**Funding for a revised small project proposal from Tyne and Wear ITA, based on elements of their Large Project business case, has also been retained, and will be awarded pending a successful revised small project application.

Tranche 2

Projects Approved for Funding

Local Authority

LSTF Project Name

DFT Funding (2012-15)

(£m)

North East

Middlesbrough Council

Sustainable Middlesbrough—A Place for Business

1,210

North West

Blackburn with Darwen Borough Council*

BwD CONNECT Project

1,452

St Helens Council

Mid Mersey Sustainable Cross Boundary Links

3,120

Yorkshire and the Humber

North Yorkshire County Council*

(1) Harrogate and Knaresborough Sustainable Transport Package

(2) Boosting the Tourism Economy in Whitby and the Esk Valley

1,653

3,661

East Midlands

Rutland County Council*

Travel4Rutland

4,016

West Midlands

Stoke-on-Trent City Council (combined with joint bid with Staffordshire County Council)

Stoking Employment in North Staffordshire (a combination of “Stoking Employment” and “North Staffordshire Sustainable Transport Package”)

4,961

East of England

Bedford Borough Council*

Access to Stations

4,803

South East

East Sussex County Council*

East Sussex Coastal Towns—Better travel to Work and Education

2,206

East Sussex County Council*

Travel Choices for Lewes

1,571

Hampshire County Council*

Sustainable Transport Solutions for England’s two newest National Parks

3,810

Royal Borough of Windsor and Maidenhead*

Sustainable Growth for Maidenhead

1,956

West Sussex County Council*

West Sussex Sustainable Travel Towns

2,346

South West

Wiltshire Council

Improving Wiltshire’s Rail Offer

4,250

*Partial funding approved.

Projects Refused Funding

Local Authority

LSTF Project Name

East of England

Norfolk County Council

Connecting Norfolk to Growth

South East

West Berkshire Council

“Connecting West Berkshire”—keeping our economy and people moving

South West

Somerset County Council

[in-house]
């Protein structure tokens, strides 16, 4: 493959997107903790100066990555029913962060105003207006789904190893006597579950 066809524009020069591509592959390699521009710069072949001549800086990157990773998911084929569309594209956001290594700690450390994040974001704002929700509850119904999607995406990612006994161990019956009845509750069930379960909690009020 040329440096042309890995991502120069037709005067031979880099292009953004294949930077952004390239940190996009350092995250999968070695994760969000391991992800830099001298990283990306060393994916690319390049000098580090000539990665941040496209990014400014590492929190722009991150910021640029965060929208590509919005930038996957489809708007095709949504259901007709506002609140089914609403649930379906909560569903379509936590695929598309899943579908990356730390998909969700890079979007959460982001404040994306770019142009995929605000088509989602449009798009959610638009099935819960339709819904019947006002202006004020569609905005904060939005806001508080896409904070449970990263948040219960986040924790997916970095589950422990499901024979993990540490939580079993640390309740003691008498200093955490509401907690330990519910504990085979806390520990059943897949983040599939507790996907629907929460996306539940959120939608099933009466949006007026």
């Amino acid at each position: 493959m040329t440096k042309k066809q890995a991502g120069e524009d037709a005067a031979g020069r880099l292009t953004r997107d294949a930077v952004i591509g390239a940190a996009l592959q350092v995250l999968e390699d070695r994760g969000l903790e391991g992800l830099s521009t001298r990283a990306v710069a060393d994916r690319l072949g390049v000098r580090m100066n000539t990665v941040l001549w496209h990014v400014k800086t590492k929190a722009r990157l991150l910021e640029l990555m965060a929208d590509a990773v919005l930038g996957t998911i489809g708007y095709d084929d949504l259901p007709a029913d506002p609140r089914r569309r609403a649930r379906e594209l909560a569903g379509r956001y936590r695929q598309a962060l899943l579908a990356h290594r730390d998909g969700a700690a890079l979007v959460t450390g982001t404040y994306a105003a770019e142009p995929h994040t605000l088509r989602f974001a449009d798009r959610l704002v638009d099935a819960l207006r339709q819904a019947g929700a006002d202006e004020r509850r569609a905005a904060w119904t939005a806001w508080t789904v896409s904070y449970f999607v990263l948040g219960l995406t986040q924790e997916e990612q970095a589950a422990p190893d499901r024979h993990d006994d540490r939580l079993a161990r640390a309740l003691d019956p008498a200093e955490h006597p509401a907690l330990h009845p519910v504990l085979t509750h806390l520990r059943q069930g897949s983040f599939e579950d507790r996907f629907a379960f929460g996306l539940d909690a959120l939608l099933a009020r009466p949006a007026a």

Two Moors Sustainable Visitor Travel Project

Work and Pensions

Credit Union Expansion Project

On 10 May 2012, the Department for Work and Pensions published the credit union feasibility study looking at the sustainability of credit unions. It also examined what more can be done to expand them to serve many more people on lower incomes. The study has been well received by the sector and a range of stakeholders.

Credit unions are doing a good job offering access to credit and other financial services for people on lower incomes. They provide a real alternative to higher cost credit available from the commercial sector and illegal loan sharks. Therefore, if credit unions are ready for the challenge of modernisation and expansion we are willing to support them. Today, I am announcing that the Government will take forward the findings of the feasibility study. In particular, the DWP will make a further investment of up to £38 million over the next three years in credit unions. This investment, which is in addition to the £13 million we invested in 2011-12, will be conditional upon the credit union industry meeting a number of agreed milestones for collaboration, modernisation and expansion. Our aim will be to ensure the industry’s financial sustainability by the end of the project.

The feasibility study showed that at present even the biggest credit unions struggle to meet the operating costs of making small loans to people on lower incomes. Therefore, in addition to our investment in modernisation and expansion, we plan to consult on raising the cap on the interest rate that credit unions are permitted to charge on loans, to determine whether it will help credit unions achieve financial sustainability and reach a wider range of customers.

The Department for Work and Pensions, HM Treasury, and the Department for Business, Innovation and Skills will continue to work closely on all aspects of the credit union expansion project, including the formal consultation on the interest rate cap and any subsequent legislative changes.